Originally published by 2 Minute Medicine® (view original article). Reused on AccessMedicine with permission.

1. A plant-derived, virus-like particle displays the SARS-CoV-2 spike glycoprotein and appears to be a promising candidate for a vaccine.

2. Adverse outcomes were mild-to-moderate, transient, and dependent on adjuvant.

Evidence Rating Level: 1 (Excellent)

Study Rundown:

Available vaccines for COVID-19 are proving to be effective and safe. However, the demand for vaccines across the globe exceeds the current supply. This suggests that different formulations may serve a useful purpose in inoculating communities that continue to experience increased rates of COVID-19 infections.

This Phase 1 observer-blinded, dose-escalated, randomized, controlled trial tested the safety and immunogenicity of a plant-derived, virus-like particle produced in plants that displays the severe acute respiratory syndrome coronavirus 2 (SARS-CoV-2) spike glycoprotein (CoVLP NCT04450004). Across various intramuscular doses both alone and adjuvanted, adverse effects were generally mild and transient, with adjuvanted groups showing more moderate symptoms. Outcome measures such as neutralizing antibodies, interferon-γ, and interleukin-4 suggested promising cellular responses.

Overall, this study found that CoVLP is well-tolerated and produces a promising immune response against the spike protein. Research needs to continue and recruit a more diverse sample to ensure safety and immunogenicity for other groups of people. However, given the history of VLPs, it is possible that this plant-derived particle could prevent further infections and increase the supply of global vaccines for COVID-19.

In-Depth [randomized controlled trial]:

COVID-19 is a global health concern that has exhibited numerous waves. Infection rates have declines in some countries, allowing for loosening of restrictions, while other countries are experiencing the worst part of the pandemic. It is unclear whether or not the current vaccines will be capable of demonstrating efficacy against all variant types, particularly in understudied countries. Further, demand for accessible vaccines currently exceeds the supply. This situation suggests that new formulations may harbor utility as the world attempts to overcome infection. This Phase 1 observer-blinded, dose-escalation, randomized, controlled trial aimed to assess the safety and immunogenicity of a plant-derived, virus-like particle that possesses the SARS-CoV-2 spike glycoprotein (CoVLP NCT04450004). BLPs have been successful with human papilloma virus and hepatitis B. For this study, main outcomes were serum neutralizing antibodies (NAbs), interferon-γ, interleukin-4, and convalescent sera.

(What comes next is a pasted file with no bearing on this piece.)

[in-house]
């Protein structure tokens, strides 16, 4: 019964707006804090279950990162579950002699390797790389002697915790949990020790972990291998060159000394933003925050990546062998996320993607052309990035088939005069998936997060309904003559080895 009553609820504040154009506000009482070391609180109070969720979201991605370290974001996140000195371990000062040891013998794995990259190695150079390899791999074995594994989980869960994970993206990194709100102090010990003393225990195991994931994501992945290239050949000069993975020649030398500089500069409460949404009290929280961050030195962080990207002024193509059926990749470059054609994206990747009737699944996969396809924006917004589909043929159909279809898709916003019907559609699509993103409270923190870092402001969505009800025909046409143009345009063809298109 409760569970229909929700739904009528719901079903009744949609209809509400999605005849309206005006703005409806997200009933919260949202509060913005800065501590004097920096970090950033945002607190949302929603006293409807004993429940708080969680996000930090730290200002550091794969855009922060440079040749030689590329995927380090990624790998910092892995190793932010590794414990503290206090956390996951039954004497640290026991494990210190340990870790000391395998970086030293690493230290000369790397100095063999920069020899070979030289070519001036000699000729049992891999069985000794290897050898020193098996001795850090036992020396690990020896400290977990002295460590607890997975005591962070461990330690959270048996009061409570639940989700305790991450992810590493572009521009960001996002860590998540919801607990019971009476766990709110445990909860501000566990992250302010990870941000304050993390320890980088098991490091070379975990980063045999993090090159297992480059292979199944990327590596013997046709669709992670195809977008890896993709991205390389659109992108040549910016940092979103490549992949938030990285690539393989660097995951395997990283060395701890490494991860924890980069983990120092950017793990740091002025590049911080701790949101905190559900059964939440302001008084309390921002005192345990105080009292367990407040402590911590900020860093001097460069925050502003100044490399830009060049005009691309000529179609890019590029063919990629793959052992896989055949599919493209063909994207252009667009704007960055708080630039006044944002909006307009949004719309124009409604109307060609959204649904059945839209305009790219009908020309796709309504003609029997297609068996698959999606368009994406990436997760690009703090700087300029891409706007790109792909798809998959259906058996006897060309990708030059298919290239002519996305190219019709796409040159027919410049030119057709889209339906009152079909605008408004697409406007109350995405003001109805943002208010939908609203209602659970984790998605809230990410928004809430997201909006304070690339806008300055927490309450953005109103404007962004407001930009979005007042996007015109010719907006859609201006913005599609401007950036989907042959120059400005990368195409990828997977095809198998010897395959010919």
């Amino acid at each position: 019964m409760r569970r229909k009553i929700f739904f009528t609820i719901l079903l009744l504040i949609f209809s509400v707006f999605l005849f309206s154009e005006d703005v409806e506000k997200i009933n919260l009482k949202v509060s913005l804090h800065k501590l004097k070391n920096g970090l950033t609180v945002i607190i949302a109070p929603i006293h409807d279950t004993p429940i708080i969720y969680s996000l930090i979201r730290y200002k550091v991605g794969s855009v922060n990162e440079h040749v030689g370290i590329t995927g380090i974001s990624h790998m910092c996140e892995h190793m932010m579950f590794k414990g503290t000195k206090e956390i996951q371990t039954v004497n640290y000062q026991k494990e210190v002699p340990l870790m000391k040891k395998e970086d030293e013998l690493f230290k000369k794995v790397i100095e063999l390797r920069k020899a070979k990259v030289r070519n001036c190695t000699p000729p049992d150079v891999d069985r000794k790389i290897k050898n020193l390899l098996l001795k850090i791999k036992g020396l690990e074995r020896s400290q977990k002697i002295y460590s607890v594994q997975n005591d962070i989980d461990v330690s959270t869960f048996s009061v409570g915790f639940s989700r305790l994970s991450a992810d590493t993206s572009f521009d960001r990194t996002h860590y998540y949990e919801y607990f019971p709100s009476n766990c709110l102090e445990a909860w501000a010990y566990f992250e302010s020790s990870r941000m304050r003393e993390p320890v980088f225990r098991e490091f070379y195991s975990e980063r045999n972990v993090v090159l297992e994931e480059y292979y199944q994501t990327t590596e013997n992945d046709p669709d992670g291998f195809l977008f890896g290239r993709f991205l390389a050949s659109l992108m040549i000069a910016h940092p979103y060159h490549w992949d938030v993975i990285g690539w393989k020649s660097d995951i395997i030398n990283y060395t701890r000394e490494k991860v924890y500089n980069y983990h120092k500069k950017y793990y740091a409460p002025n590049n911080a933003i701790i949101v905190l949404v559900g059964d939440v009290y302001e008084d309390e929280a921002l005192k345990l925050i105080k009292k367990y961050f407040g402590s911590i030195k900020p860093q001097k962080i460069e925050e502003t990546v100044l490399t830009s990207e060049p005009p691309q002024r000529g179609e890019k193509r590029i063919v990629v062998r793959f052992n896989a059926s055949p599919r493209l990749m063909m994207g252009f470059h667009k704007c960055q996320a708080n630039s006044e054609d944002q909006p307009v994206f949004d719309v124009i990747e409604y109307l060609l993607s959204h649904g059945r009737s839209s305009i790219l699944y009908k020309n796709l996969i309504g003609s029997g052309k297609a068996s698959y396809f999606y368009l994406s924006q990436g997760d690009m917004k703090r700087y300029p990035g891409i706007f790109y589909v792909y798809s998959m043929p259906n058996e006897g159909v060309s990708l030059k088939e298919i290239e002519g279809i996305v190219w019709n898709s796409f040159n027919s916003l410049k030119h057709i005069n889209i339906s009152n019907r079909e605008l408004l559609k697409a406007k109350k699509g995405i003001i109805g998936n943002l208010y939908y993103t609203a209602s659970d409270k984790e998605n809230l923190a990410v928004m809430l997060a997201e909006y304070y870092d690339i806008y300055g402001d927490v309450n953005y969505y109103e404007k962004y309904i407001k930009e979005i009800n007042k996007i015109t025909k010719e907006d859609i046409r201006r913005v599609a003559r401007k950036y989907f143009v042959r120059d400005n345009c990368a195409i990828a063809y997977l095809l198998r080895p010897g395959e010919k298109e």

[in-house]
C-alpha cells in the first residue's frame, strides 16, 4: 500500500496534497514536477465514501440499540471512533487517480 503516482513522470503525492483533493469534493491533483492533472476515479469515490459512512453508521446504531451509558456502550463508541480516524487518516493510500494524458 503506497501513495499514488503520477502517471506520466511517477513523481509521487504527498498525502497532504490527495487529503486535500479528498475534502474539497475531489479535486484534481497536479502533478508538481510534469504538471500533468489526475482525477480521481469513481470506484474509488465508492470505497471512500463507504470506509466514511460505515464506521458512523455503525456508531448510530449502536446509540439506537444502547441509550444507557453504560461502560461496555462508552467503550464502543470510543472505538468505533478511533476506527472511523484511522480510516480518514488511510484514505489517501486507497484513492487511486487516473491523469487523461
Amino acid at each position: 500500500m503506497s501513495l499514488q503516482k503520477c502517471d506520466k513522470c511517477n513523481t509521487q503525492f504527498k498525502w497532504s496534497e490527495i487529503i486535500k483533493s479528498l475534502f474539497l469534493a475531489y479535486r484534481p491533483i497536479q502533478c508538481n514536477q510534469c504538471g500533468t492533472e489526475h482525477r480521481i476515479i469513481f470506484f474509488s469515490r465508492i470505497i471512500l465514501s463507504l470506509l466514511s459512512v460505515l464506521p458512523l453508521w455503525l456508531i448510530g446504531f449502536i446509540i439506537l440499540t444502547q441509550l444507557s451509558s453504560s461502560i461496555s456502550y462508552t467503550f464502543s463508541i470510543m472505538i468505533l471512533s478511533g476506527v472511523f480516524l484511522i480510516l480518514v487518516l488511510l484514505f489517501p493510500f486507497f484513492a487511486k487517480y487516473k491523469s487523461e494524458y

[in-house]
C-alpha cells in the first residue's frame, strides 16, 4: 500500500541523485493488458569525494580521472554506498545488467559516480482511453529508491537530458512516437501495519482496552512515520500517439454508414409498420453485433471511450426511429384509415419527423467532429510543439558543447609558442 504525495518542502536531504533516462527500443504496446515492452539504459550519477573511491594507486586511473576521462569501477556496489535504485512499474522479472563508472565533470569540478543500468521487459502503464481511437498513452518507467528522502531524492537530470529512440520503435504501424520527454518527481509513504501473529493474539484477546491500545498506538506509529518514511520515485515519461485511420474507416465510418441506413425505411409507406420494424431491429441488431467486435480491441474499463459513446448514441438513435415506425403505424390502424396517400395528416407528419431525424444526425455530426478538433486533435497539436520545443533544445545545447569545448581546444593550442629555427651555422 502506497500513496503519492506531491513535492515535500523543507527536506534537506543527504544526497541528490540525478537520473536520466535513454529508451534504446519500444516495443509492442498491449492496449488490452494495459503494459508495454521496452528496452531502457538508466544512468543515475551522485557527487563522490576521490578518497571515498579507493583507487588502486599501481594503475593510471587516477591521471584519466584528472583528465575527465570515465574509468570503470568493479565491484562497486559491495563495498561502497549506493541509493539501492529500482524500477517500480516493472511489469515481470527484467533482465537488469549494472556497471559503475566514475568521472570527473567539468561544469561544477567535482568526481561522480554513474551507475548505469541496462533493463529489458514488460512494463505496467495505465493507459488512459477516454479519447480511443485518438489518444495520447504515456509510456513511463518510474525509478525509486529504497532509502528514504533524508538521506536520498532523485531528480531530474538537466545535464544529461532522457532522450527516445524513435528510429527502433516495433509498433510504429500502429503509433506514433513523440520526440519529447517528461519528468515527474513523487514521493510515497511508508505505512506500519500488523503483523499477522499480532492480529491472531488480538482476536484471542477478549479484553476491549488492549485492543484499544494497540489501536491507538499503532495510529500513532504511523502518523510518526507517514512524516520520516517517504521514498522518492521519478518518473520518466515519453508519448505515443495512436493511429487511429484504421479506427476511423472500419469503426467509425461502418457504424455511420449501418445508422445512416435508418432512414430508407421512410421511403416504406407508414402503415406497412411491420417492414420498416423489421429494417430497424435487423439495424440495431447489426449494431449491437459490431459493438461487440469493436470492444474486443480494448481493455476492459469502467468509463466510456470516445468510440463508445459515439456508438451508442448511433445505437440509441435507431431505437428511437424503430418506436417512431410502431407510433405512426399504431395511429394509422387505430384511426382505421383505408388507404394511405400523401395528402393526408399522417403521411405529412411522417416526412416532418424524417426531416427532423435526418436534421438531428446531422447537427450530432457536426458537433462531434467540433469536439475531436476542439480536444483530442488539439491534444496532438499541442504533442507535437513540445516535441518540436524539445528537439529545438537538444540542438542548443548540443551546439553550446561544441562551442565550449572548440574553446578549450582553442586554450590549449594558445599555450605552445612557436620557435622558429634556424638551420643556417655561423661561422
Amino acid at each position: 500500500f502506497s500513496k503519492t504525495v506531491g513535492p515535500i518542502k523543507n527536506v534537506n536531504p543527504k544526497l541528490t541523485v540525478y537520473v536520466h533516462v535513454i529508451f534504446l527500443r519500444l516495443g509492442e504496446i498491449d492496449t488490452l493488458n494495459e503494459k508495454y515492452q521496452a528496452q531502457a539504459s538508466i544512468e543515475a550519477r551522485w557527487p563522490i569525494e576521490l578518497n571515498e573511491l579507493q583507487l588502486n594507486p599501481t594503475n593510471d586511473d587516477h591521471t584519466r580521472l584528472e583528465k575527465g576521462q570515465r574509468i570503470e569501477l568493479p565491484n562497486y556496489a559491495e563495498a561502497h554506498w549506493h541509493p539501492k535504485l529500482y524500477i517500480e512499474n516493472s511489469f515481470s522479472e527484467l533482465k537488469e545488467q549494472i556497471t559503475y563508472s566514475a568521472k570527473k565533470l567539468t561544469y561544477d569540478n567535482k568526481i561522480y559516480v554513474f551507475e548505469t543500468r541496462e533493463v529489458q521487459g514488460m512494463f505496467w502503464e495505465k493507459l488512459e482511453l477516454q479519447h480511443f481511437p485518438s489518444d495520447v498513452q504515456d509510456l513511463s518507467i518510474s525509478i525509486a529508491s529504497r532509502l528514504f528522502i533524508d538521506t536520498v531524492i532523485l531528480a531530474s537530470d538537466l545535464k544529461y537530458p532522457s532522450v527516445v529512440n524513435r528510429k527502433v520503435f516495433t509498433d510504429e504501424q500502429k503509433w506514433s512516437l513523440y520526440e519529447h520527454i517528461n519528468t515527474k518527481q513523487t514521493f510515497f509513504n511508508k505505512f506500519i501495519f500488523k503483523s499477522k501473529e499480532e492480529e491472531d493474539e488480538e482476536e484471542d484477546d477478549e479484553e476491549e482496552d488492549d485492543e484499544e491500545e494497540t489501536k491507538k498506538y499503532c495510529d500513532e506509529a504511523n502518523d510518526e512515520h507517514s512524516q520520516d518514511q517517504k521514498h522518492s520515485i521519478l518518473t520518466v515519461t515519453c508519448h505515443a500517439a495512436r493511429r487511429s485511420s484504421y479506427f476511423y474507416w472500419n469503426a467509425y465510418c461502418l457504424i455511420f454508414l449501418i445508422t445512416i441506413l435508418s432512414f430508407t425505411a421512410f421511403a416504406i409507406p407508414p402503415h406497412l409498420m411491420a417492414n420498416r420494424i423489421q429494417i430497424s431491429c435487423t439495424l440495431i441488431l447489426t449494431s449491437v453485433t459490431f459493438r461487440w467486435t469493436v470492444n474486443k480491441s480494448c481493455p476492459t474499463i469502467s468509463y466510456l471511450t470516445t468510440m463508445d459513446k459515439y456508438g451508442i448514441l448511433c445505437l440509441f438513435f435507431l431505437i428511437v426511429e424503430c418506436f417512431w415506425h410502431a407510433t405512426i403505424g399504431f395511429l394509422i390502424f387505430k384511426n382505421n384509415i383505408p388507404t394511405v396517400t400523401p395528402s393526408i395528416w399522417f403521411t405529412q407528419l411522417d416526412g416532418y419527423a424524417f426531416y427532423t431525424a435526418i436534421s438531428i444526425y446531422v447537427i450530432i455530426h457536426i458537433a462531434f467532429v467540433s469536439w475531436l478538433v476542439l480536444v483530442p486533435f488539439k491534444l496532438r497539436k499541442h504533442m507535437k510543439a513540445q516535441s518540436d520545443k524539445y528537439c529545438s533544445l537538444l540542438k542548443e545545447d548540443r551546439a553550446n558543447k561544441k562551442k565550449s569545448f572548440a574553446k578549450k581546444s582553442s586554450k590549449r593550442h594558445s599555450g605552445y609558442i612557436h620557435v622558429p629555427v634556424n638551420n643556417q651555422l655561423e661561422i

A total of 180 (M [SD] age = 34.3 [9.0] years, 56.7% female, 95.6% White) participants in Canada were screened for SARS-CoV-2 antibodies and were found seronegative, using a commercial enzyme-linked immunosorbent assay (ELISA) that targeted the nucleocapsid protein. This study used a two-dose intramuscular injection system 21 days apart, with doses at 3.75ug, 7.5ug, or 15ug. Participants were randomly assigned to a dose and 178 (98.9%) received both injections. Three formulation groups were also included: unadjuvanted CoVLP, CoVLP+AS03, CoVLP+CpG1018. Twenty participants were assigned to each group. Data on adverse events were collected during an immediate 15-minute observation period following injections, during telephone calls on Day 1 and Day 8, and during an in-person visit on Day 3. Adverse events were primarily mild-to-moderate, transient, and dose-dependent. The only grade 3 event was related to fatigue and dissipated the same day. In the unadjuvanted CoVLP and ClVLP+CpG1018 groups, events were similar after the first and second doses. In the CoVLP+AS03 group, events increased after the second dose. However, there was no consistent effect of dose level on safety outcomes in any group. Approximately 74.3% of participants reported an adverse event after the first dose and 68.5% reported more than one adverse event after the second dose. Most of these reported events were local reactions (66.5%), pain at the injection site (66.5%), as well as headache and fatigue (33.1%). Six participants (3.3%) reported grade 3 redness at injection site, swelling at injection site, general discomfort, and fatigue. Unadjuvanted CoVLP demonstrated no detectable antibody response after the first dose and were modest upon second dose. There was a dose effect with the adjuvanted groups, though, such that IgG titers and NAb responses at Day 21 were readily detectable. Notably, NAb levels in groups that received adjuvants were either equivalent or greater than participants recovering from natural COVID-19 infection, with ten times the titers in COVID-19 convalescent sera. Every participant who received CoVLP+AS03 seroconverted in the anti-spike IgG ELISA and both neutralization assays, irrespective of dose level.

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